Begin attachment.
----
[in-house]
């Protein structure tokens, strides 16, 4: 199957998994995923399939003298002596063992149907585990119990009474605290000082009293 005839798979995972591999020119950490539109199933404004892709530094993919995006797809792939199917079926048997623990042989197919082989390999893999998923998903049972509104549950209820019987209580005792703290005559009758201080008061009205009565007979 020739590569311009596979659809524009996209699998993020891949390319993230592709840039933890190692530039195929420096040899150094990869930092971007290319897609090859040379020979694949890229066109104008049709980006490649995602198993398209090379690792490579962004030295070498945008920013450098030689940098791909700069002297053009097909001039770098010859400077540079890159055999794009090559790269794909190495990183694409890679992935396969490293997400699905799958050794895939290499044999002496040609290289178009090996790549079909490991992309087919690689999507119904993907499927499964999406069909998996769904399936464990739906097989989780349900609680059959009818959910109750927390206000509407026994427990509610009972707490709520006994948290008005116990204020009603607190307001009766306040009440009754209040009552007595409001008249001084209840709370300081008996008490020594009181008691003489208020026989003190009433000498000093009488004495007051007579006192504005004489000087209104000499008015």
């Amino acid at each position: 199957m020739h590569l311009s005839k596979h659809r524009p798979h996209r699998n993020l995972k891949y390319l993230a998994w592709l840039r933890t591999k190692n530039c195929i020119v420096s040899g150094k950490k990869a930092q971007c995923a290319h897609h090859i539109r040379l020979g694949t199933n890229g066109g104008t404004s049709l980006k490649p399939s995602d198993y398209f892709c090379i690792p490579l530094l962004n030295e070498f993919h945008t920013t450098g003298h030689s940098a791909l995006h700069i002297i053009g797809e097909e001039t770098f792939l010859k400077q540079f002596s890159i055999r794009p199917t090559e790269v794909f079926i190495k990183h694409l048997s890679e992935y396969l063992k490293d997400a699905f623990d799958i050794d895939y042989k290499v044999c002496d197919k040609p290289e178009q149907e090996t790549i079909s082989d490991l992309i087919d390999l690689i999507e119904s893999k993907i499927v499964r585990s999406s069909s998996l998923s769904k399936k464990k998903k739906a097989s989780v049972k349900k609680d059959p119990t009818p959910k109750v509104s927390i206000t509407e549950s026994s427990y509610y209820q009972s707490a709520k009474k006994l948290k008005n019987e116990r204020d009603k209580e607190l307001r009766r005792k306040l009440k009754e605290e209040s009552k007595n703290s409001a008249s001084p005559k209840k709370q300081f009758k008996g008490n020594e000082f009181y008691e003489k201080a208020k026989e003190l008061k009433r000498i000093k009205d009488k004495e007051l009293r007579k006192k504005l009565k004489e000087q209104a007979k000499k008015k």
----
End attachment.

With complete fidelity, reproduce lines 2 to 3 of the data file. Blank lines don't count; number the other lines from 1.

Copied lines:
């Protein structure tokens, strides 16, 4: 199957998994995923399939003298002596063992149907585990119990009474605290000082009293 005839798979995972591999020119950490539109199933404004892709530094993919995006797809792939199917079926048997623990042989197919082989390999893999998923998903049972509104549950209820019987209580005792703290005559009758201080008061009205009565007979 020739590569311009596979659809524009996209699998993020891949390319993230592709840039933890190692530039195929420096040899150094990869930092971007290319897609090859040379020979694949890229066109104008049709980006490649995602198993398209090379690792490579962004030295070498945008920013450098030689940098791909700069002297053009097909001039770098010859400077540079890159055999794009090559790269794909190495990183694409890679992935396969490293997400699905799958050794895939290499044999002496040609290289178009090996790549079909490991992309087919690689999507119904993907499927499964999406069909998996769904399936464990739906097989989780349900609680059959009818959910109750927390206000509407026994427990509610009972707490709520006994948290008005116990204020009603607190307001009766306040009440009754209040009552007595409001008249001084209840709370300081008996008490020594009181008691003489208020026989003190009433000498000093009488004495007051007579006192504005004489000087209104000499008015």
């Amino acid at each position: 199957m020739h590569l311009s005839k596979h659809r524009p798979h996209r699998n993020l995972k891949y390319l993230a998994w592709l840039r933890t591999k190692n530039c195929i020119v420096s040899g150094k950490k990869a930092q971007c995923a290319h897609h090859i539109r040379l020979g694949t199933n890229g066109g104008t404004s049709l980006k490649p399939s995602d198993y398209f892709c090379i690792p490579l530094l962004n030295e070498f993919h945008t920013t450098g003298h030689s940098a791909l995006h700069i002297i053009g797809e097909e001039t770098f792939l010859k400077q540079f002596s890159i055999r794009p199917t090559e790269v794909f079926i190495k990183h694409l048997s890679e992935y396969l063992k490293d997400a699905f623990d799958i050794d895939y042989k290499v044999c002496d197919k040609p290289e178009q149907e090996t790549i079909s082989d490991l992309i087919d390999l690689i999507e119904s893999k993907i499927v499964r585990s999406s069909s998996l998923s769904k399936k464990k998903k739906a097989s989780v049972k349900k609680d059959p119990t009818p959910k109750v509104s927390i206000t509407e549950s026994s427990y509610y209820q009972s707490a709520k009474k006994l948290k008005n019987e116990r204020d009603k209580e607190l307001r009766r005792k306040l009440k009754e605290e209040s009552k007595n703290s409001a008249s001084p005559k209840k709370q300081f009758k008996g008490n020594e000082f009181y008691e003489k201080a208020k026989e003190l008061k009433r000498i000093k009205d009488k004495e007051l009293r007579k006192k504005l009565k004489e000087q209104a007979k000499k008015k």